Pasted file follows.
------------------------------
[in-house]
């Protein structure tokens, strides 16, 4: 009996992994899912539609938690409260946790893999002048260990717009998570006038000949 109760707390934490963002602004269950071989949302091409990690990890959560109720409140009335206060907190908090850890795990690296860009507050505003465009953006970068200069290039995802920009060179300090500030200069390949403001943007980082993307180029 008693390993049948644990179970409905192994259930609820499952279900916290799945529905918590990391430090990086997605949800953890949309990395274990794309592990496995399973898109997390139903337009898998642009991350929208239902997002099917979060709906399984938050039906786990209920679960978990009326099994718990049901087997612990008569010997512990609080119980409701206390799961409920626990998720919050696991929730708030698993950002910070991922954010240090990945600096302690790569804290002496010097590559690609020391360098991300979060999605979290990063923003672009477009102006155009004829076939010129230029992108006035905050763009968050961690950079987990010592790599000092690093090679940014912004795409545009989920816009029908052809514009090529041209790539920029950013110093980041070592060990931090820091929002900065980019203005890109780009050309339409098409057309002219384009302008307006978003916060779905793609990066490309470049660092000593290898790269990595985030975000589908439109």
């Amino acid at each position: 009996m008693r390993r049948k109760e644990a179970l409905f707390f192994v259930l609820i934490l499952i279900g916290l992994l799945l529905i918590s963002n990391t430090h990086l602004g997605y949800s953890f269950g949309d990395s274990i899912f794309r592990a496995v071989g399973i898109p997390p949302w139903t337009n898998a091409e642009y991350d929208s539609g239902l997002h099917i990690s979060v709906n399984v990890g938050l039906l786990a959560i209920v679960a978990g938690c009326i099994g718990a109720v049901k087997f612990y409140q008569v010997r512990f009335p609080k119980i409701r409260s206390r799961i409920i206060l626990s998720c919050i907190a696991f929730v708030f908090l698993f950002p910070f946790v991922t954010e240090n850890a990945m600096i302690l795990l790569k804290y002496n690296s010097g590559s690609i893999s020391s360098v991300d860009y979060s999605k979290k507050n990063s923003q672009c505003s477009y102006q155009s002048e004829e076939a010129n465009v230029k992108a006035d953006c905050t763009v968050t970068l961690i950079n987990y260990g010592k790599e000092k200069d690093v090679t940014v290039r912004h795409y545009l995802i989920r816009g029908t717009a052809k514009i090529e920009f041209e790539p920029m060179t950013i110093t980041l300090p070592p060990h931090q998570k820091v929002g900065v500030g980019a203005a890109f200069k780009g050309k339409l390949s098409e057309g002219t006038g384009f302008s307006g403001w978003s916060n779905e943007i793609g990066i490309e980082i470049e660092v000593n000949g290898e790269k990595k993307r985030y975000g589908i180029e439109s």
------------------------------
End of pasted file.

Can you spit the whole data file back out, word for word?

[in-house]
């Protein structure tokens, strides 16, 4: 009996992994899912539609938690409260946790893999002048260990717009998570006038000949 109760707390934490963002602004269950071989949302091409990690990890959560109720409140009335206060907190908090850890795990690296860009507050505003465009953006970068200069290039995802920009060179300090500030200069390949403001943007980082993307180029 008693390993049948644990179970409905192994259930609820499952279900916290799945529905918590990391430090990086997605949800953890949309990395274990794309592990496995399973898109997390139903337009898998642009991350929208239902997002099917979060709906399984938050039906786990209920679960978990009326099994718990049901087997612990008569010997512990609080119980409701206390799961409920626990998720919050696991929730708030698993950002910070991922954010240090990945600096302690790569804290002496010097590559690609020391360098991300979060999605979290990063923003672009477009102006155009004829076939010129230029992108006035905050763009968050961690950079987990010592790599000092690093090679940014912004795409545009989920816009029908052809514009090529041209790539920029950013110093980041070592060990931090820091929002900065980019203005890109780009050309339409098409057309002219384009302008307006978003916060779905793609990066490309470049660092000593290898790269990595985030975000589908439109």
């Amino acid at each position: 009996m008693r390993r049948k109760e644990a179970l409905f707390f192994v259930l609820i934490l499952i279900g916290l992994l799945l529905i918590s963002n990391t430090h990086l602004g997605y949800s953890f269950g949309d990395s274990i899912f794309r592990a496995v071989g399973i898109p997390p949302w139903t337009n898998a091409e642009y991350d929208s539609g239902l997002h099917i990690s979060v709906n399984v990890g938050l039906l786990a959560i209920v679960a978990g938690c009326i099994g718990a109720v049901k087997f612990y409140q008569v010997r512990f009335p609080k119980i409701r409260s206390r799961i409920i206060l626990s998720c919050i907190a696991f929730v708030f908090l698993f950002p910070f946790v991922t954010e240090n850890a990945m600096i302690l795990l790569k804290y002496n690296s010097g590559s690609i893999s020391s360098v991300d860009y979060s999605k979290k507050n990063s923003q672009c505003s477009y102006q155009s002048e004829e076939a010129n465009v230029k992108a006035d953006c905050t763009v968050t970068l961690i950079n987990y260990g010592k790599e000092k200069d690093v090679t940014v290039r912004h795409y545009l995802i989920r816009g029908t717009a052809k514009i090529e920009f041209e790539p920029m060179t950013i110093t980041l300090p070592p060990h931090q998570k820091v929002g900065v500030g980019a203005a890109f200069k780009g050309k339409l390949s098409e057309g002219t006038g384009f302008s307006g403001w978003s916060n779905e943007i793609g990066i490309e980082i470049e660092v000593n000949g290898e790269k990595k993307r985030y975000g589908i180029e439109s």